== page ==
The pandemic has placed a greater focus on the role of data analytics in risk monitoring, encouraging employers to invest in the upskilling of their workforces.
“We live at the age of information; data and information are produced faster than ever before,” says Dimitris Kaskantanis, head of internal audit data analytics at Eurobank. “Data analytics allows us to keep pace with technological progress in our field.”
During the pandemic, the internal audit team at Eurobank shifted its focus to risks stemming from remote working and how it altered the control environment and risk monitoring framework, with data analytics providing significant value for resource monitoring, says Kaskantanis.
“The implementation of timely resource monitoring allows for a smooth adaptation to the new reality of remote working, and the visualisation of the relevant KPIs facilitates the decision-making process,” he says.
“In the financial sector data literacy is not an option, it is imperative in order to keep pace with the competition, discover new insights, offer a better customer experience and effectively monitor business risks.”
Data literacy in high demand
As market and technology trends evolve, so does an organisations’ talent requirements. In fact, 87 percent of organisations say they are either experiencing skill gaps now or expect them within a few years, according to a study by McKinsey, with 43 percent of those surveyed expecting these gaps to be within data analytics.
Upskilling employees, especially in data analytics, is vital in supporting Eurobank in achieving its data-driven transformation programme, according to Kaskantanis.
Alongside the organisation’s pivot to data analytics, the pandemic and shift to remote working has provided an opportunity for employers and employees to focus more on learning and development.
“Remote working during the pandemic has reduced commute time, which in turn freed up time and energy for people to advance their skills,” says Kaskantanis. “People showed great eagerness to advance their analytics skills through online learning platforms.”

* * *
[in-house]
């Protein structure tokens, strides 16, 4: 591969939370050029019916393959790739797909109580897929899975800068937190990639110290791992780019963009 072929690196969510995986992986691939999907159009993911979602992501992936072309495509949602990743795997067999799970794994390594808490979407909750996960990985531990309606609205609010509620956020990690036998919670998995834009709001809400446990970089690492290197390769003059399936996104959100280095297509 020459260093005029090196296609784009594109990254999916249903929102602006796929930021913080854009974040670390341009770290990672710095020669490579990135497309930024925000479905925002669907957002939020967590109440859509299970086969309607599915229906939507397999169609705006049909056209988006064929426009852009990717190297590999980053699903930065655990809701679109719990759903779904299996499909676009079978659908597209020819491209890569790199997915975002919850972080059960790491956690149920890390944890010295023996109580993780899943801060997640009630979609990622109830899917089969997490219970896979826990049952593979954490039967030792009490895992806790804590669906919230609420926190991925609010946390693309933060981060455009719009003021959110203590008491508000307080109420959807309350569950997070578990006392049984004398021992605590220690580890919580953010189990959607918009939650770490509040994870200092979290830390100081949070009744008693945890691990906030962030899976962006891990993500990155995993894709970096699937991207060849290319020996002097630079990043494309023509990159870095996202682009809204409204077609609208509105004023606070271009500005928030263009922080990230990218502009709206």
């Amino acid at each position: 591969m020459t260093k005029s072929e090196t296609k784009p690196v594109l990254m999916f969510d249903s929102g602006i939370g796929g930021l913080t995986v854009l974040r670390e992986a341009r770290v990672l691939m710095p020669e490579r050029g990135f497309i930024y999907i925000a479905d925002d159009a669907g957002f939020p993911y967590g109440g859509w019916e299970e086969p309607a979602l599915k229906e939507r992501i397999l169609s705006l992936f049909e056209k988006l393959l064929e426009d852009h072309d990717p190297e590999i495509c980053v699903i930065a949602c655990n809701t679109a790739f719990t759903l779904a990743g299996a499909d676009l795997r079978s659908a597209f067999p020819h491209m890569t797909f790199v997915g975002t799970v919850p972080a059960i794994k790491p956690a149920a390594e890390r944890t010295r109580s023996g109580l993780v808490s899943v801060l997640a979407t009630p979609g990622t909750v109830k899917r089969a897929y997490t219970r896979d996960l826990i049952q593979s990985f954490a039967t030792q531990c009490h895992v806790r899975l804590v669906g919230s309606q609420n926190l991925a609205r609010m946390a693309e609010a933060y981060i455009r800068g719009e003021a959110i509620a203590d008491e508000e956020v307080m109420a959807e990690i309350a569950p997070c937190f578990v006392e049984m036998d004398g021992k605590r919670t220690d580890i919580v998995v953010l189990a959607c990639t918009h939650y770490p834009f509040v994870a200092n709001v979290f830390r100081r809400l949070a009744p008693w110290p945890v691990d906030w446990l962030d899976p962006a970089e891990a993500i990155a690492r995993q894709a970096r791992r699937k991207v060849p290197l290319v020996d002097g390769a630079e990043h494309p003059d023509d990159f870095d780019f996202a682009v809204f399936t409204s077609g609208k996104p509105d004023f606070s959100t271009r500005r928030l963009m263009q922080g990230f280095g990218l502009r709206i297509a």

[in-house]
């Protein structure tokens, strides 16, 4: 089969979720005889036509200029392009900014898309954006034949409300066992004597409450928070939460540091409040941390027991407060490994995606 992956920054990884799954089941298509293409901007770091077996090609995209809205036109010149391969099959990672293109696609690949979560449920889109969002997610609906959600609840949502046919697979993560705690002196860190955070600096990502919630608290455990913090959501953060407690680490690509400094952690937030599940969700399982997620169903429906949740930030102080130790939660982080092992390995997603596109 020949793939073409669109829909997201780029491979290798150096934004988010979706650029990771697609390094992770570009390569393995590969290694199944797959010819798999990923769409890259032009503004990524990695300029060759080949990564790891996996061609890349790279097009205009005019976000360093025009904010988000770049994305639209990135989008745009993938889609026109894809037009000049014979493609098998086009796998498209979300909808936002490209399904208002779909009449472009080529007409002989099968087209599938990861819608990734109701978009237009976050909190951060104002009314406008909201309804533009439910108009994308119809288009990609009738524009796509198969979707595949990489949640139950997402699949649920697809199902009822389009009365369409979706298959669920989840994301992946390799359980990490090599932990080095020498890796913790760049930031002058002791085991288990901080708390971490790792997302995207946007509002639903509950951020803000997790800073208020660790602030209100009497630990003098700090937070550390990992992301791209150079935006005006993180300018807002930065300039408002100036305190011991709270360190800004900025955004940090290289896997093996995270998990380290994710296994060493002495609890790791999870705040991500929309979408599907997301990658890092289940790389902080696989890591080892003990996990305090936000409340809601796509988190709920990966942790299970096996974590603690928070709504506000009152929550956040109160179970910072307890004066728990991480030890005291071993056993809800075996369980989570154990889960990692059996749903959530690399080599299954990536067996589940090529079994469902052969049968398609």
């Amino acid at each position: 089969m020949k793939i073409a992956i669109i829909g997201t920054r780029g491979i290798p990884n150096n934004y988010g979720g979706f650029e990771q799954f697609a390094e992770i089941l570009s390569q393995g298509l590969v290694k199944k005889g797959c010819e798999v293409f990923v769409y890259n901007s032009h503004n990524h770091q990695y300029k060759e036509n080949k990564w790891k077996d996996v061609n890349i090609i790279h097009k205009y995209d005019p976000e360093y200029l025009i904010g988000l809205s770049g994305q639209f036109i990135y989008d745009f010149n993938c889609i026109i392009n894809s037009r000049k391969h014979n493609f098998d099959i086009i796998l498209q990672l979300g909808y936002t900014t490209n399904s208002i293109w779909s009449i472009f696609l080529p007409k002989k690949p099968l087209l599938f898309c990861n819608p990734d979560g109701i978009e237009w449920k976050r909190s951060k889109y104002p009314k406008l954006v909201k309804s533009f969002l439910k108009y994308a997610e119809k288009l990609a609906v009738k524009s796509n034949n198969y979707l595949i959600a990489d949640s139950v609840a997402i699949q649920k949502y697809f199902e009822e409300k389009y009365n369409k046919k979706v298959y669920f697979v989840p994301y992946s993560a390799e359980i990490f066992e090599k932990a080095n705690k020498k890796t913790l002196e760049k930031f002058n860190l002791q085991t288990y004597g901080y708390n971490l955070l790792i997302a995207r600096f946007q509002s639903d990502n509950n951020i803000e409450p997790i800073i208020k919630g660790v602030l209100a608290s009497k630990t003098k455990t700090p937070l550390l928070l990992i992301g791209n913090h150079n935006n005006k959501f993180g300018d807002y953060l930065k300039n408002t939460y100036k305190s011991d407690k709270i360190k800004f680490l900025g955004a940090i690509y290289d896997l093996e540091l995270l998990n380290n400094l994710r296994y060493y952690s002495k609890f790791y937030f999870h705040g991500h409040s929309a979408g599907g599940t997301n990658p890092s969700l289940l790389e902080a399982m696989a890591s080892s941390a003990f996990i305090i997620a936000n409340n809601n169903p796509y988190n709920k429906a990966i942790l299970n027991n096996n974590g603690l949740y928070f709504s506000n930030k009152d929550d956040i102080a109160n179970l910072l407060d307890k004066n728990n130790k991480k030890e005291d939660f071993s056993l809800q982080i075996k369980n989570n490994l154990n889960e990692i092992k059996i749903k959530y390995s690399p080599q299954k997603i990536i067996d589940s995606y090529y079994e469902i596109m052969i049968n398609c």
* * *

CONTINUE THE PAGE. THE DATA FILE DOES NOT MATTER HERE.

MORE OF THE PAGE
The ICAEW’s Data Analytics certificate equips finance professionals to play a pivotal role between data and the business, combining commercial acumen and business knowledge with data analytics experience.
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“It was a perfect match for us,” says Kaskantanis. “There are a huge number of relevant courses in the market that are either live, webinar-based or platforms on demand but we, as auditors, found the ICAEW’s Certificate very relevant to our needs.”
“A big advantage was the 12-month access to Datacamp which contains several educational courses on a variety of data analytics tools. We already see some of the benefits from the ICAEW programme in practice such as in the use of Python or of visualisations.”
Before enrolling employees onto the Certificate, Eurobank internal audit acknowledged the different levels of expertise among the team, which was also confirmed from a data literacy assessment survey they carried out.
Tailoring the organisation’s upskilling strategy to fit both the individual and the team helps to maximise the learning experience employees can gain from such courses, highlights Kaskantanis.
By doing so individuals with different levels of expertise can support each other and work together to foster a strong data analytics culture.
An analytical-driven future
The advancement of analytics skills enables Eurobank internal audit teams to have a more comprehensive view of the organisation and bank’s operation, explains Kaskantanis.
Not only will it help improve the quality of deliverables, but communication with stakeholders too, as well as make messages clearer to management.
“The increased use of analytics will help us to become more efficient, explore new data sets, identify new risks and ultimately understand our business better. For us, data literacy is no longer preferable, it is essential.”
To find out more about how finance professionals can succeed in this insight-driven era with the ICAEW’s Data Analytics Certificate, click here